Caulier Brune makes much of its "low carb" credentials, which is a bit worrying as Belgian brune is supposed to be heavy and sweet, isn't it? This one is a rather pale red-amber, though smells fun: all wintery roast chestnuts, sweetmeat and treacle. It's not as busy on tasty but is perfectly palateable, and not far from an Irish red ale really: lots of fizz, some candy sugar, summer fruit and woody maple syrup. I was happily slurping it back and letting it quench my thirst when I noticed it was 6.8% ABV. Yikes! It doesn't taste anything like that powerful. I suppose this one should also get a ding for lacking Belgian yeast esters, but to be honest I really didn't miss them and was happy for the bonus cleanness instead.

The brewery's "premium" range all have a big 28 on the label. 28 Imperial Stout was next, an even bigger hitter at 12% ABV. It even smells heavy, a frightening mix of burnt toast, molasses, rubber and tar. Like the beer that preceded it, it's calmer when tasted. Not sweetness-and-light by any means but a more integrated blend of plums, tawny port, treacle and pipe smoke (Latakia, specifically, pipe fans). According to the label this was all achieved with nothing more than water, malt, hops and yeast, but the Caulier website says that this one also includes chilli and coffee: naughty to not say so on the bottle. Though I don't detect coffee notes beyond what's normal in a big imperial stout, there's is a growing heat in the pit of my stomach suggesting the warming caress of the chilli pepper. It's perhaps a little over-boozed but is great as a slow sipper. Pair with a decent cigar.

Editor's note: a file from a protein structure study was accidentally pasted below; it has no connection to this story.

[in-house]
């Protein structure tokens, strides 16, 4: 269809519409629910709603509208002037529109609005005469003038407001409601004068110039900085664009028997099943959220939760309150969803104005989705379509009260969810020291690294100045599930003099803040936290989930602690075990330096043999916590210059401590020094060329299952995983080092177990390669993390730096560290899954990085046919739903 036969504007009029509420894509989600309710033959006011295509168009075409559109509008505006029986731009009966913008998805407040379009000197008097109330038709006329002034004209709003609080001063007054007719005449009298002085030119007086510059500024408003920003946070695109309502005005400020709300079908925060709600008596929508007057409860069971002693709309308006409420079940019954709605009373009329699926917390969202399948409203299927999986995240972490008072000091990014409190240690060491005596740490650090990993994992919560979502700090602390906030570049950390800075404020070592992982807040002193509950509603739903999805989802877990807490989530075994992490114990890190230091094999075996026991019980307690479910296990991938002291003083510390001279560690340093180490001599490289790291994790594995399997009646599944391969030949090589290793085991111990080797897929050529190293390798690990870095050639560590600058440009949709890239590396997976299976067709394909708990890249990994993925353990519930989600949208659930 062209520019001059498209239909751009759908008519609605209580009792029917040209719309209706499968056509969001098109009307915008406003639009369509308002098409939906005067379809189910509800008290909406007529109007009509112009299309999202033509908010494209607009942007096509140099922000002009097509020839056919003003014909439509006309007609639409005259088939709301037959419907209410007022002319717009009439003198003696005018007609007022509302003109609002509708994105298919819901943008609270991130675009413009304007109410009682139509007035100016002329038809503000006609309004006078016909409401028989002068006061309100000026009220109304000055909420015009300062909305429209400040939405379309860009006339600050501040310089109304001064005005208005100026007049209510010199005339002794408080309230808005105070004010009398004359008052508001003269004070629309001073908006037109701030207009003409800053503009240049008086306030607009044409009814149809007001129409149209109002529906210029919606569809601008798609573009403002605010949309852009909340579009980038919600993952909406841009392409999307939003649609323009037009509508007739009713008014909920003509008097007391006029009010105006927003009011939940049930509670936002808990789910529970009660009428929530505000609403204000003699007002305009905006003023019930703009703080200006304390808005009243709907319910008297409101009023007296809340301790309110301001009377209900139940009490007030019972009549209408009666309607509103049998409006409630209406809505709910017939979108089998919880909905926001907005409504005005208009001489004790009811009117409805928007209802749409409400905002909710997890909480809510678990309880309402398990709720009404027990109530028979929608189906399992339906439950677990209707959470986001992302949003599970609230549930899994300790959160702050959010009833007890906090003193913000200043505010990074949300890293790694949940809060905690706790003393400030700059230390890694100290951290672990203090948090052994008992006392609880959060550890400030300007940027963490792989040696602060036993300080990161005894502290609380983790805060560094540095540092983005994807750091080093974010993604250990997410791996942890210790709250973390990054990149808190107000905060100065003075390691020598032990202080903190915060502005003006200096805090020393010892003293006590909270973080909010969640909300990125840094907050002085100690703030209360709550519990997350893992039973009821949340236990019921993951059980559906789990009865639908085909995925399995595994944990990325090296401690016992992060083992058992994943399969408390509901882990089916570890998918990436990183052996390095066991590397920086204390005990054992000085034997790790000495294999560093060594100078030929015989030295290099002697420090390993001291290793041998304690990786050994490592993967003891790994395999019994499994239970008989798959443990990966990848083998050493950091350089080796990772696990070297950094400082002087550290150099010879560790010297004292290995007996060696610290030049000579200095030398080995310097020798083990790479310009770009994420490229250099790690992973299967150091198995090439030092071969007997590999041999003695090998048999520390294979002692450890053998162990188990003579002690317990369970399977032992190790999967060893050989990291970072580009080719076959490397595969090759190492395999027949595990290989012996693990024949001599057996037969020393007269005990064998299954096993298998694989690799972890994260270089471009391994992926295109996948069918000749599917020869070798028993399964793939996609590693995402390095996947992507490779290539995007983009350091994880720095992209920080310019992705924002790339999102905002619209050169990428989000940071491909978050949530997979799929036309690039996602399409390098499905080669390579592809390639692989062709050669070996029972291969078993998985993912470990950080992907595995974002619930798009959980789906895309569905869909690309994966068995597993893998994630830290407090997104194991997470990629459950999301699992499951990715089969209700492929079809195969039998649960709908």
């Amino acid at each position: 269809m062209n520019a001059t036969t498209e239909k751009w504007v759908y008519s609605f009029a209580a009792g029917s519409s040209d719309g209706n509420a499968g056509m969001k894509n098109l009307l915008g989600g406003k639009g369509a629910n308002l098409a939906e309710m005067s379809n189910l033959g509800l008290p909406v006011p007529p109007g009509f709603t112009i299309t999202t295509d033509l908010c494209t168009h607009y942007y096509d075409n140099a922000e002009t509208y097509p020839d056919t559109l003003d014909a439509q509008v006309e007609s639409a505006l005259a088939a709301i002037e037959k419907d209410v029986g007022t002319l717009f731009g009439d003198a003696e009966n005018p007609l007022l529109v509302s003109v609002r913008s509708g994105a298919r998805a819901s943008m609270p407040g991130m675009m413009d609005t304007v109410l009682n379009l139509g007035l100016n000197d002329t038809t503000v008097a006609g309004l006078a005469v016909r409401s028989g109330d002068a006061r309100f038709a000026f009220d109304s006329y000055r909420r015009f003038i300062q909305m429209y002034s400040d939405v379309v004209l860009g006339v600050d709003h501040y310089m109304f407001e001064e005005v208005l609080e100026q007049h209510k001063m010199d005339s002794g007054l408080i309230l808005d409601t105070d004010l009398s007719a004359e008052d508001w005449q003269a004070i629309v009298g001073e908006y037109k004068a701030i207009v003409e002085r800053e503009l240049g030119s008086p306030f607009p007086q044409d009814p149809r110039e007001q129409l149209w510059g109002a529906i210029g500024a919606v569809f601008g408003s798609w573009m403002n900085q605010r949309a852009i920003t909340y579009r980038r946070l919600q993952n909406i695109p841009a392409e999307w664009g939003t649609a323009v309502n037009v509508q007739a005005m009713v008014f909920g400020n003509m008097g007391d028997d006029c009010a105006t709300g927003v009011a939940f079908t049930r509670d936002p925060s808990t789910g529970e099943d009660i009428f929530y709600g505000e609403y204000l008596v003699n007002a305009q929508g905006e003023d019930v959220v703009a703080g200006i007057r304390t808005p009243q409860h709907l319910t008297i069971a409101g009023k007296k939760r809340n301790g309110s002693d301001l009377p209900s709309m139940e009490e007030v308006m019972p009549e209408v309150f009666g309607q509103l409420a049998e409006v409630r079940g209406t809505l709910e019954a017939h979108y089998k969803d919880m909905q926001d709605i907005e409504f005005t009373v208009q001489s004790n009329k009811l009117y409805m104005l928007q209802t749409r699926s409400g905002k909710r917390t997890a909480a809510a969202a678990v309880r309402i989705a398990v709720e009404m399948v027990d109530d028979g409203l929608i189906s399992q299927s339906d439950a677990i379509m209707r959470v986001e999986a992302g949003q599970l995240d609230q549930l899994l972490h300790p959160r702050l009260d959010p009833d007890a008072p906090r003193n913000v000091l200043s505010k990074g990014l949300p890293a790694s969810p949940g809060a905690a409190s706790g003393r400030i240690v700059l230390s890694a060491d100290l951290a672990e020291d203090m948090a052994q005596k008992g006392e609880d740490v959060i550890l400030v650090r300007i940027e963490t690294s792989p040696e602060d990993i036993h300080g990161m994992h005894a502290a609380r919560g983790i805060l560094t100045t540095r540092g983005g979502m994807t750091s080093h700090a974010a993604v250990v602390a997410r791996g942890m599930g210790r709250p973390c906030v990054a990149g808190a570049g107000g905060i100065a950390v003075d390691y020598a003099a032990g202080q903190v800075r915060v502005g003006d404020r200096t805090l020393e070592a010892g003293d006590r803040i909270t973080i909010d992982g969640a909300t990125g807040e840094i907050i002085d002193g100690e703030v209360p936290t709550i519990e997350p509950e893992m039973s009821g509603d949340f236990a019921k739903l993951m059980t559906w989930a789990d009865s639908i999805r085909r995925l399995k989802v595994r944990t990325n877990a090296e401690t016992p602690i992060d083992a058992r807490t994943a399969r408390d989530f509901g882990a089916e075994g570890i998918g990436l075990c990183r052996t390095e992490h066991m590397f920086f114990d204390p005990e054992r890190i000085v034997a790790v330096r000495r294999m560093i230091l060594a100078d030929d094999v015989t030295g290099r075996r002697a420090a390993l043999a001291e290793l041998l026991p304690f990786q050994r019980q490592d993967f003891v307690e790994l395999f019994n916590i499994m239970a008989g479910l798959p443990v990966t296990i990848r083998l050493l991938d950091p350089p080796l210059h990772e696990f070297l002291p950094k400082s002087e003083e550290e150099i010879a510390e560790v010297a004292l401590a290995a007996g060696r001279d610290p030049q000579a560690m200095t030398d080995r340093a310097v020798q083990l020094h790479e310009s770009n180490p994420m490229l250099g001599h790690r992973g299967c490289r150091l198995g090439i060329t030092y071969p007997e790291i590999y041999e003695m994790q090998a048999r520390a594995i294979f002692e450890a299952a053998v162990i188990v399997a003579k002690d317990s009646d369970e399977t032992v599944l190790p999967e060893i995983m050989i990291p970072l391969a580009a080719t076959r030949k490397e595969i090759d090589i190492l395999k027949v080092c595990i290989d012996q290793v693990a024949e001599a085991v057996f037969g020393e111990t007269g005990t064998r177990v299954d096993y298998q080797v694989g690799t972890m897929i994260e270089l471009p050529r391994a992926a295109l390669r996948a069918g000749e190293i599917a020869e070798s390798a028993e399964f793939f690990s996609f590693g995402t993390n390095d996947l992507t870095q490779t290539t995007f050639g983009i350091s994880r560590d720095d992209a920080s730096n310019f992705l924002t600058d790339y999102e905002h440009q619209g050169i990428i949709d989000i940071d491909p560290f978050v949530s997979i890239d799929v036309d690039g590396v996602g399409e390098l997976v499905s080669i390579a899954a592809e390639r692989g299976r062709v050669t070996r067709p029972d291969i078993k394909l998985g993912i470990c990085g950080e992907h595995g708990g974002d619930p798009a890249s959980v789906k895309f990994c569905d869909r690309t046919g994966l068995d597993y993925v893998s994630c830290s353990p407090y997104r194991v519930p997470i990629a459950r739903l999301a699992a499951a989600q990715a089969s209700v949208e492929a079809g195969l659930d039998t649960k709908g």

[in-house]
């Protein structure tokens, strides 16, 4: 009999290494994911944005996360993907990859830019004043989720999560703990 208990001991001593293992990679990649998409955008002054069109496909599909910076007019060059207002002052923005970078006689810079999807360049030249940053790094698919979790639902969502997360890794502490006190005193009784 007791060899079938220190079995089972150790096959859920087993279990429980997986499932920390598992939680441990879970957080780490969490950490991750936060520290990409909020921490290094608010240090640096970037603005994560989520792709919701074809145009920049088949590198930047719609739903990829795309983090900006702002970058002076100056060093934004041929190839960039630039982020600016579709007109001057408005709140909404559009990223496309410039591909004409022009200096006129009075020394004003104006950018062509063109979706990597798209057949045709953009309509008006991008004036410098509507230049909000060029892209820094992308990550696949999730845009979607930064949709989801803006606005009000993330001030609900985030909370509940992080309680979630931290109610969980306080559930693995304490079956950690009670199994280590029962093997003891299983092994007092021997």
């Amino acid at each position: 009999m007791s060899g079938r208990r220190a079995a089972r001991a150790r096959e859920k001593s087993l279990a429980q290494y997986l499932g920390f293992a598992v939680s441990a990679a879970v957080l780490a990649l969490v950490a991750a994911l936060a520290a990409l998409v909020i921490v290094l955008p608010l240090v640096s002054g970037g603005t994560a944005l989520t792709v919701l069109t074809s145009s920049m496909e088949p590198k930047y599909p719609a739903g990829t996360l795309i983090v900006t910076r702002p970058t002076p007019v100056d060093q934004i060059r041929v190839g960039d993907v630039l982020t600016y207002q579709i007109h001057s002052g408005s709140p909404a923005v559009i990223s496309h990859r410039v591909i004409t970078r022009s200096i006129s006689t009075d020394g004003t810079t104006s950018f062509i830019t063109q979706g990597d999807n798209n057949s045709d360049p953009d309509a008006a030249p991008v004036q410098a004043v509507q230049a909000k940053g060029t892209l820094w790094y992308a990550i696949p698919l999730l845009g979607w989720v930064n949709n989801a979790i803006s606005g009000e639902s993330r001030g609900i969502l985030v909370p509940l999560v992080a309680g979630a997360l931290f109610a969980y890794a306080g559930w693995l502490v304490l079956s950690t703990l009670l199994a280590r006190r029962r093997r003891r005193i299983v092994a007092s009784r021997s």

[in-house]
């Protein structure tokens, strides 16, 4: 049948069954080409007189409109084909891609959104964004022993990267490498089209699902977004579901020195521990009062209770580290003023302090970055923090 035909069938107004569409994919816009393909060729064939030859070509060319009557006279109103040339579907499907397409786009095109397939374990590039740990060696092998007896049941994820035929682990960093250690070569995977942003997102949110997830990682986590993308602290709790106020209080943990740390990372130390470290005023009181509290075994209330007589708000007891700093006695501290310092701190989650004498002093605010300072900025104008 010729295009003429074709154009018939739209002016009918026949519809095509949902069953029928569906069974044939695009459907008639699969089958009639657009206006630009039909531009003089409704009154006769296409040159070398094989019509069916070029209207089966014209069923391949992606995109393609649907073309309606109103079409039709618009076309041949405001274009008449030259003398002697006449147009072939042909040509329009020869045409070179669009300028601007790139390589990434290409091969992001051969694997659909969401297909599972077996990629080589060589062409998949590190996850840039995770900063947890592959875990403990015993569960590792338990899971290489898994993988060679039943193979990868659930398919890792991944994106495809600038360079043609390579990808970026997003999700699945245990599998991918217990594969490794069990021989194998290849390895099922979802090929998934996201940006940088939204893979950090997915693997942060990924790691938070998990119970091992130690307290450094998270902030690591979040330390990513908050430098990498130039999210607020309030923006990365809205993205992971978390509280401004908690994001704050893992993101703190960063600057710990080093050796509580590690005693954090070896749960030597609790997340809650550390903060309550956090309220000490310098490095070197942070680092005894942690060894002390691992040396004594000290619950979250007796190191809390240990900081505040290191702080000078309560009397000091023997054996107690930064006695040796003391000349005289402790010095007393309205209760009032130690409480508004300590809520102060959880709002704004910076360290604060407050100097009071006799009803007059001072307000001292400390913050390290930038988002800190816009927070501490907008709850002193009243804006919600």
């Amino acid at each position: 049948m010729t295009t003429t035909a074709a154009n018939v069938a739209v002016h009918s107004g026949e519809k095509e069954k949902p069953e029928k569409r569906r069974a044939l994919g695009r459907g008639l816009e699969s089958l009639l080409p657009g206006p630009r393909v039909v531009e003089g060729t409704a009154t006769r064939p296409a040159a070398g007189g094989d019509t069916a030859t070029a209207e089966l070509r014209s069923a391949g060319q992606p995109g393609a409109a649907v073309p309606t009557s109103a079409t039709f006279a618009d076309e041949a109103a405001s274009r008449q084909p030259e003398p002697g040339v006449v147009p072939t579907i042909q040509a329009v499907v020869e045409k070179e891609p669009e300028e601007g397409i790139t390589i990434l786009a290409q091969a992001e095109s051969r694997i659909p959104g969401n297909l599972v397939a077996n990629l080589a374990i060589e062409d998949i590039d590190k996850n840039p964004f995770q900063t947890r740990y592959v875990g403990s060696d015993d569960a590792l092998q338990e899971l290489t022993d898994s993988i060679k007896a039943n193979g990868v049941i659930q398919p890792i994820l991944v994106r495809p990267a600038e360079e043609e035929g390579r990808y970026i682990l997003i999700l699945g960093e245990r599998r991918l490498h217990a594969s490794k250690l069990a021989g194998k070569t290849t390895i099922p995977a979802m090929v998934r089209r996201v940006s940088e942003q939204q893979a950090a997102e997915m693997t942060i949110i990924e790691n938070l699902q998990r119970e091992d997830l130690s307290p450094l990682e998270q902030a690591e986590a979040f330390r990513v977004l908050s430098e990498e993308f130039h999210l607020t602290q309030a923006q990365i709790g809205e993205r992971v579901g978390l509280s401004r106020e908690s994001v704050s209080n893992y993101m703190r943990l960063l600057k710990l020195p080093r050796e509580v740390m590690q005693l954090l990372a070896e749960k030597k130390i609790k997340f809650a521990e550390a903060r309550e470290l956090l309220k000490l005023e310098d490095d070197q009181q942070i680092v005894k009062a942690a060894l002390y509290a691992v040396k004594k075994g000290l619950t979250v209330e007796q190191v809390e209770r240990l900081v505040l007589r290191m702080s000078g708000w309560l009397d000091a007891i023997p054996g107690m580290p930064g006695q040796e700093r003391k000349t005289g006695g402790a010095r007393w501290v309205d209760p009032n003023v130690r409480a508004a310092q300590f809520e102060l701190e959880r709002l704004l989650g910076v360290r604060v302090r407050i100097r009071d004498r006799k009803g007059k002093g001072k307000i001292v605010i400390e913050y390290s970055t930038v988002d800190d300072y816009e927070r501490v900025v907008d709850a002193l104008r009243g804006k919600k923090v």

You didn't think this post was going to end, did you? I certainly had my doubts. But here's the last beer for today: 28 Brett, the 2013 edition, if that's relevant. It's 7.5% ABV and, when I finally wrenched the cork out, an ochre red-brown. The Brettanomyces yeast hasn't been too overworked in there over the last four years as it's still very sweet, tasting of hard orange candy and fruitcake in particular, with a pinch of oily coconut as well. The earthy funk is more present in the aroma than the flavour and from the initial sniff I thought I was in for something very like Orval, but that resemblance goes no further than the vapours. There is a faint Brett tang in the finish but it's more sour than farmyard, giving the beer a Flemish-red edge. Overall it's a bit of a bruiser: the substantial quantity of residual sugar means it's another one to take time over and share. On balance, though, I think I'd like my Brett beer to be Brettier than this.

That concludes the Belgian beers for now. There's plenty more where they came from, however. There always is.